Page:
This year's Final Four seems more like Best in Show at the Westminster. Such pedigree: Kentucky, Kansas, Ohio State and Louisville –– four of the very top dogs in the history of the sport. Well, it's a Meryl Streep kind of year, isn't it?
But if the Final Four might delight fans by giving them aristocracy in its teams, unfortunately the whole of college basketball is plagued by anonymity in its players, and external issues that have diminished the popularity of the game.
Good grief. This year, there has been more buzz about Mad Men than about March Madness.
Only four teams remain in the NCAA men's basketball tournament: Kentucky, Louisville, Ohio State and Kansas. Kentucky already has seven national titles. Kansas has three championships, Louisville has two and Ohio State won its lone title in 1960.
In NCAA men's basketball, the Louisville Cardinals and Ohio State Buckeyes have qualified for the Final Four. Later today, two more teams will join them after Kentucky plays Baylor and Kansas faces North Carolina. With so much basketball peppered with reversals and upsets, it's hard to deny the madness of March. But, as NPR's Mike Pesca reports, most coaches try desperately to keep it at bay.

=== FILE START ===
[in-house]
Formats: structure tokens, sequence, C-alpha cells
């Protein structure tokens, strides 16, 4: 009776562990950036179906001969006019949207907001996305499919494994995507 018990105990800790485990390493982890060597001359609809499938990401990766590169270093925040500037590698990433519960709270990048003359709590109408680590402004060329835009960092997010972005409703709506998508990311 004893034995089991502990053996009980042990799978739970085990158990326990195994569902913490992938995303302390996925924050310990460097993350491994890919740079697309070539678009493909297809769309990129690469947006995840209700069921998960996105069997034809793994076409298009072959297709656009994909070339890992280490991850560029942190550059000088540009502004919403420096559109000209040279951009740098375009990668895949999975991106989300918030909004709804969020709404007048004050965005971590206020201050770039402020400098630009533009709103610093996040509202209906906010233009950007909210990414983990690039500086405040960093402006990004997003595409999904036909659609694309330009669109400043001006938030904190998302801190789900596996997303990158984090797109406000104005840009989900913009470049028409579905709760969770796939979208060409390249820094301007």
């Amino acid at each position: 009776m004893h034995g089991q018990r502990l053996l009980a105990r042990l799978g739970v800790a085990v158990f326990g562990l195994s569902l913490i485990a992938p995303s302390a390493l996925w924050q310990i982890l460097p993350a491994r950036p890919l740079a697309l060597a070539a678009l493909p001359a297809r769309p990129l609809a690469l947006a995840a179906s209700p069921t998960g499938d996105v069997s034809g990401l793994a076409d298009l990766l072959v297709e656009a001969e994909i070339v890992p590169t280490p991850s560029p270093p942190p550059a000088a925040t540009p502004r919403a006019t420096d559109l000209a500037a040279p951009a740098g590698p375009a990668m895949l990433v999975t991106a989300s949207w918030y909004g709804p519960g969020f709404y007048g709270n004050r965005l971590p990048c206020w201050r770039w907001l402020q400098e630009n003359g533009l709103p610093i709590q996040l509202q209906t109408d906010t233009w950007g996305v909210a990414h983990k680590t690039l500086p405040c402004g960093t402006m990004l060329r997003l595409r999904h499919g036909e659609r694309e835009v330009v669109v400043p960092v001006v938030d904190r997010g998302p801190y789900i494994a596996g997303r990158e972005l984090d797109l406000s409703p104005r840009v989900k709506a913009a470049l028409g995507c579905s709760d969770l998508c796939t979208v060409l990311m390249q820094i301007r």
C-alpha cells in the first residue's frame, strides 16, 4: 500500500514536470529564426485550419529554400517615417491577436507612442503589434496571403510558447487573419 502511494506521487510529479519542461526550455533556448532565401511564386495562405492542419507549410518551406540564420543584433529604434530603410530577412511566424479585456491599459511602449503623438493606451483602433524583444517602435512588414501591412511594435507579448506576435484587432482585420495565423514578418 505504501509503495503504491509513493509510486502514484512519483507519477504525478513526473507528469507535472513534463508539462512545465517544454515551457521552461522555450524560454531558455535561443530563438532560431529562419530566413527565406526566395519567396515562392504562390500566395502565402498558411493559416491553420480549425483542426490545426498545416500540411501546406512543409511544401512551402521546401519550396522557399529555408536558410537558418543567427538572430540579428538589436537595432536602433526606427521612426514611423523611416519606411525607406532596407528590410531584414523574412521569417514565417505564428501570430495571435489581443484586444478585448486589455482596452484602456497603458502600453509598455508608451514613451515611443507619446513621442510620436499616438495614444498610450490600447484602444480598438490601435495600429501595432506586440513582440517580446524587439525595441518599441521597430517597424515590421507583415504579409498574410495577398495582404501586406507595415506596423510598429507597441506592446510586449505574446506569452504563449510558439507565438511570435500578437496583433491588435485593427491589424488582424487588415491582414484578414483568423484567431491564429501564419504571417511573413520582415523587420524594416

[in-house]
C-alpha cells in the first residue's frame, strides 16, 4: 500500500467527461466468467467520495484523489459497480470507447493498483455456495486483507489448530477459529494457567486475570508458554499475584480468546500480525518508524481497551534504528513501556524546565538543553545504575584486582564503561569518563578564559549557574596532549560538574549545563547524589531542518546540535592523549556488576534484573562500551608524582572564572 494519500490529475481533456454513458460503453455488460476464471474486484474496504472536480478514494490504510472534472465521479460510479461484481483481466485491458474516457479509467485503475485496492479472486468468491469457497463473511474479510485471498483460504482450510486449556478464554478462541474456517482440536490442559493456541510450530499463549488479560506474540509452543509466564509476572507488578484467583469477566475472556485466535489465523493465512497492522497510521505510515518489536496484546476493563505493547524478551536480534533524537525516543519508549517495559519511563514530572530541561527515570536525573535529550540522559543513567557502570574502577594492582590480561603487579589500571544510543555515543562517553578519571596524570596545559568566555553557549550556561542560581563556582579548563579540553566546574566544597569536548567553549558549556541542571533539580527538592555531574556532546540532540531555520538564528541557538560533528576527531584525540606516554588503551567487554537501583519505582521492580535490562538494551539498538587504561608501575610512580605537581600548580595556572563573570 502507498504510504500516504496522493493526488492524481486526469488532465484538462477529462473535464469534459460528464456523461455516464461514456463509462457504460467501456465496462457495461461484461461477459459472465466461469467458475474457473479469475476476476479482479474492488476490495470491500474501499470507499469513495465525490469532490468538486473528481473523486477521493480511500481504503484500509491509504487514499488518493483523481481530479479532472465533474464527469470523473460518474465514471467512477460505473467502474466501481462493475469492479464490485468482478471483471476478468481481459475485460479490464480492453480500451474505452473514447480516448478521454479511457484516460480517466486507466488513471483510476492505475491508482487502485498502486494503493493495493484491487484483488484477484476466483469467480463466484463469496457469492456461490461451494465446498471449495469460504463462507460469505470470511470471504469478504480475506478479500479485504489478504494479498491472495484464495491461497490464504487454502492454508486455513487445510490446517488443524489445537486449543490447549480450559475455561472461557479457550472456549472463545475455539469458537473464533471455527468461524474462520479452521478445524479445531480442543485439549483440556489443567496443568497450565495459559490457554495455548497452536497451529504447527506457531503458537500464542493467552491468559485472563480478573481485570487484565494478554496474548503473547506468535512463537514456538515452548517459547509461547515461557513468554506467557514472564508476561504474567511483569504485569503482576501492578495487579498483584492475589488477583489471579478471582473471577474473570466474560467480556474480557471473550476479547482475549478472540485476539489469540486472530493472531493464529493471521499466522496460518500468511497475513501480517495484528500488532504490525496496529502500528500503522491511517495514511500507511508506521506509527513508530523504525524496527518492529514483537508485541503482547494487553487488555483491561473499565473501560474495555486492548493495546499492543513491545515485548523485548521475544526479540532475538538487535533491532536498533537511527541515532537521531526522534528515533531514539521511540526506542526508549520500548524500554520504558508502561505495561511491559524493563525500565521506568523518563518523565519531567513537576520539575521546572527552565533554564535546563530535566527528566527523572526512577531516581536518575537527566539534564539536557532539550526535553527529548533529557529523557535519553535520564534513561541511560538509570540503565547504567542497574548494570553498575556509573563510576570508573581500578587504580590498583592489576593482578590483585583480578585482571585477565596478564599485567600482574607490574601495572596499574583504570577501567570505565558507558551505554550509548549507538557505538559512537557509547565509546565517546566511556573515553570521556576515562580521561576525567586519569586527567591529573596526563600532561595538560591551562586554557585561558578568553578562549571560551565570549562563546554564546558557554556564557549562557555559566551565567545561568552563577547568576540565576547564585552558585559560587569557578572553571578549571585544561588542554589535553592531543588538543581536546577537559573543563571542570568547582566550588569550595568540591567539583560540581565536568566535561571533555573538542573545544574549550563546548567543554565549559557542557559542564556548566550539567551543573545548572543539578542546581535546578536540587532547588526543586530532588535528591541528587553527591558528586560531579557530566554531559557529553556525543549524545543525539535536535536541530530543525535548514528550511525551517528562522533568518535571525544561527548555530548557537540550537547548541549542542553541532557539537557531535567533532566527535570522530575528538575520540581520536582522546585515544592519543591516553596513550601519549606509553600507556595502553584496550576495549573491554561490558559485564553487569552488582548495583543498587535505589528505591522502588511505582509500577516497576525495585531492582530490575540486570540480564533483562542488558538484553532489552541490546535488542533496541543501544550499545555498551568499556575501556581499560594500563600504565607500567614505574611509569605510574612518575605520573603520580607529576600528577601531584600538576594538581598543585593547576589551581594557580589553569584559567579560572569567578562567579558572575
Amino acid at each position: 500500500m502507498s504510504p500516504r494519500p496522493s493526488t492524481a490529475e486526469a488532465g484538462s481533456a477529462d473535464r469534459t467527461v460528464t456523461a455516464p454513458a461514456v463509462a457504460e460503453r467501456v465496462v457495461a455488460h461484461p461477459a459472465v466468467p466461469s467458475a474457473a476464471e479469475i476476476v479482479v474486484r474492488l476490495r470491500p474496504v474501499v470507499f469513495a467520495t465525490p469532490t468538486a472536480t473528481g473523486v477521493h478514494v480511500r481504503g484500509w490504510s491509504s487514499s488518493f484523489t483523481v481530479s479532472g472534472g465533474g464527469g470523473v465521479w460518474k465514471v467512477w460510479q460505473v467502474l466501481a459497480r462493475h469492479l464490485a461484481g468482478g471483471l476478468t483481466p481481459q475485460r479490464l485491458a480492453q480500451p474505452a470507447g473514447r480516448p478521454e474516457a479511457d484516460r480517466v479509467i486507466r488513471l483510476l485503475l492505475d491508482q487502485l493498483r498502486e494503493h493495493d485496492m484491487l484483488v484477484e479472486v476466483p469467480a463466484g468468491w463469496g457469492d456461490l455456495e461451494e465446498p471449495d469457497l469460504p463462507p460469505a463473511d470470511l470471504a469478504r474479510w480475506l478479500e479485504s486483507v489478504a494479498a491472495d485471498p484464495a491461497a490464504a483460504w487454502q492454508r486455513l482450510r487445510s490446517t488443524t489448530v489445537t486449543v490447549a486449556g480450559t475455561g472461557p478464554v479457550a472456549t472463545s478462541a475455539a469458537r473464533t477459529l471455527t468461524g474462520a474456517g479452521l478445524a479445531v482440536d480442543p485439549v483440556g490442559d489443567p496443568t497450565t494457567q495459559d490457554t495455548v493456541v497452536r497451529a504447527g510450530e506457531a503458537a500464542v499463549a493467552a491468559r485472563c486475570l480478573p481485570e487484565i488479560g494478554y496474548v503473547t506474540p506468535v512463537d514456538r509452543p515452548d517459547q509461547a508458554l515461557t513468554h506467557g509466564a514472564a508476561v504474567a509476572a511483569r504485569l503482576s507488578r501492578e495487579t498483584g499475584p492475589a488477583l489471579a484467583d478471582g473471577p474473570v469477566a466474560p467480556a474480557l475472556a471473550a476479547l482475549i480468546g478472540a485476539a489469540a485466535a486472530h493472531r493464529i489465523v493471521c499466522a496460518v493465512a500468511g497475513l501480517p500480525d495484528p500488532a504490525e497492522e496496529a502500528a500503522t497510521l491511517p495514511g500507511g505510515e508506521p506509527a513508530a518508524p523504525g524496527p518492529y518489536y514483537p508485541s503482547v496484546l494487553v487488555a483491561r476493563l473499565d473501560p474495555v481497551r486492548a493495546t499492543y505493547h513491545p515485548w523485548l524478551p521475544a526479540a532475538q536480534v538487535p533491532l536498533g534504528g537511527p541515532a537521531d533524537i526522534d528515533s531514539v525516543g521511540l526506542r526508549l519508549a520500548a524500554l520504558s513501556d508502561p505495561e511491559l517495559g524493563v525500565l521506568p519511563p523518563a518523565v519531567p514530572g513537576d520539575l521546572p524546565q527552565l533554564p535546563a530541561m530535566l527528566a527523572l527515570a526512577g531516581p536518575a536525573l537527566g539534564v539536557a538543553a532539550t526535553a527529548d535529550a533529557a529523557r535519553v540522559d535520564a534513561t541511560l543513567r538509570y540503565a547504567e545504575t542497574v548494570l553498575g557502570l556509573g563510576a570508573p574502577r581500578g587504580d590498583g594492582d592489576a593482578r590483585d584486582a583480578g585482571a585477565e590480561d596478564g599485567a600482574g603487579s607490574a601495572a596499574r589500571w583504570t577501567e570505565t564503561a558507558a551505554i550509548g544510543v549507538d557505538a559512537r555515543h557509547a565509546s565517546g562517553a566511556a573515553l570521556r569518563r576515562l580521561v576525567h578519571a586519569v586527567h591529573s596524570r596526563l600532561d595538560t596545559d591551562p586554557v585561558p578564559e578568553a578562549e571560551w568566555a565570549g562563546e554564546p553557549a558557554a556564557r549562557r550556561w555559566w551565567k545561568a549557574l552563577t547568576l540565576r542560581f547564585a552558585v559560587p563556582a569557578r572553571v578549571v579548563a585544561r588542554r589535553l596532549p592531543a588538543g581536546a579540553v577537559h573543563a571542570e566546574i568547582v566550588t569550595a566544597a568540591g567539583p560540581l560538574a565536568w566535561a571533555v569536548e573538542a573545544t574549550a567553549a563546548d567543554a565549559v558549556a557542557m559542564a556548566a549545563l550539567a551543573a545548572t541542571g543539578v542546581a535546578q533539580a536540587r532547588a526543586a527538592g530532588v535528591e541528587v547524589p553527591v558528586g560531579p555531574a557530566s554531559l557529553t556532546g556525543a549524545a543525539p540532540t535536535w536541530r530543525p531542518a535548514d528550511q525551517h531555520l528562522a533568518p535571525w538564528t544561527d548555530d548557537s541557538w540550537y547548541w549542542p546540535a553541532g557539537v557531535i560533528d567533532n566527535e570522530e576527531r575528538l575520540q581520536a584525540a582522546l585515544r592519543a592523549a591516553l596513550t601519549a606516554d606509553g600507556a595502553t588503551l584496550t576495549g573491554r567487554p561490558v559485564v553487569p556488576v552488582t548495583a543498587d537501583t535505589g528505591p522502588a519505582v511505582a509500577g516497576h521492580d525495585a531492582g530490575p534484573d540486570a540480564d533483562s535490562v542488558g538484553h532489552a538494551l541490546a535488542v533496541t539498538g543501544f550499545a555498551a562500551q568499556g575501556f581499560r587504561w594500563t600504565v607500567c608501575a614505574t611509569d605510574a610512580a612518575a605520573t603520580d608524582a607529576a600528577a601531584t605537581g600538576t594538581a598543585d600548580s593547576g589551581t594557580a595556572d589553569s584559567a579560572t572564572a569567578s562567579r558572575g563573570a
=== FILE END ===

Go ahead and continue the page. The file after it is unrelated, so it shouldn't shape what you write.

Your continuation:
This is WEEKEND EDITION from NPR News. I'm Scott Simon. Time for sports.
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SIMON: And coming up, we'll talk about the scandal rocking the NFL. But first, in the NCAA last night: North Carolina needed overtime to put away Ohio. Kansas defeated NC State. Baylor beat Xavier. And Kentucky toppled Indiana 102 to 90. And with that win, the powerhouse Wildcats moved into the elite 8 of the tournament. NPR's Mike Pesca reports.
On the Murray State University campus in Kentucky, warm weather has arrived. Students are out on the quad skateboarding, riding bikes, playing Frisbee and listening to music. But what are they talking about? Basketball.
"I think Murray State can go to the Final Four," one student says.
The MSU Racers have been in the tournament before, but with just a single loss this season and the highest tournament seed in the program's history, expectations are greater than ever.